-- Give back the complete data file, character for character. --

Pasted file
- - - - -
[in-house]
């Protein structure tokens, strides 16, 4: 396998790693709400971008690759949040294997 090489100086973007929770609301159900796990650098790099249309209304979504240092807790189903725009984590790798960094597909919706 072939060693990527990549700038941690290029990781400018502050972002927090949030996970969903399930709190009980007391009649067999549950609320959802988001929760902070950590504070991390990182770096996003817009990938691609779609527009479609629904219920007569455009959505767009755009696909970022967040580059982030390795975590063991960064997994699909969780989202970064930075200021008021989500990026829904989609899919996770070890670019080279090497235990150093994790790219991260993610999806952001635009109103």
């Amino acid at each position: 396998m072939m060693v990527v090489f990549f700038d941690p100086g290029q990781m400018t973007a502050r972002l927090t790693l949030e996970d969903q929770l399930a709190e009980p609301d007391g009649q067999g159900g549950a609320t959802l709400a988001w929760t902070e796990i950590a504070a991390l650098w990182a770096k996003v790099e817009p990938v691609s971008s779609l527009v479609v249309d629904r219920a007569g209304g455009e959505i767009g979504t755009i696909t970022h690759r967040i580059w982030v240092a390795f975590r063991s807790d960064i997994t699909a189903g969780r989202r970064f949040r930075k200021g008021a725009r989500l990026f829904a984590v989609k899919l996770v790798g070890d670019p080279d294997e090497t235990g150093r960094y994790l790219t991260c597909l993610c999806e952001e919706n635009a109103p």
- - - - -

[in-house]
């Protein structure tokens, strides 16, 4: 396998790693709400971008690759949040294997 090489100086973007929770609301159900796990650098790099249309209304979504240092807790189903725009984590790798960094597909919706 072939060693990527990549700038941690290029990781400018502050972002927090949030996970969903399930709190009980007391009649067999549950609320959802988001929760902070950590504070991390990182770096996003817009990938691609779609527009479609629904219920007569455009959505767009755009696909970022967040580059982030390795975590063991960064997994699909969780989202970064930075200021008021989500990026829904989609899919996770070890670019080279090497235990150093994790790219991260993610999806952001635009109103």
């Amino acid at each position: 396998m072939m060693v990527v090489f990549f700038d941690p100086g290029q990781m400018t973007a502050r972002l927090t790693l949030e996970d969903q929770l399930a709190e009980p609301d007391g009649q067999g159900g549950a609320t959802l709400a988001w929760t902070e796990i950590a504070a991390l650098w990182a770096k996003v790099e817009p990938v691609s971008s779609l527009v479609v249309d629904r219920a007569g209304g455009e959505i767009g979504t755009i696909t970022h690759r967040i580059w982030v240092a390795f975590r063991s807790d960064i997994t699909a189903g969780r989202r970064f949040r930075k200021g008021a725009r989500l990026f829904a984590v989609k899919l996770v790798g070890d670019p080279d294997e090497t235990g150093r960094y994790l790219t991260c597909l993610c999806e952001e919706n635009a109103p």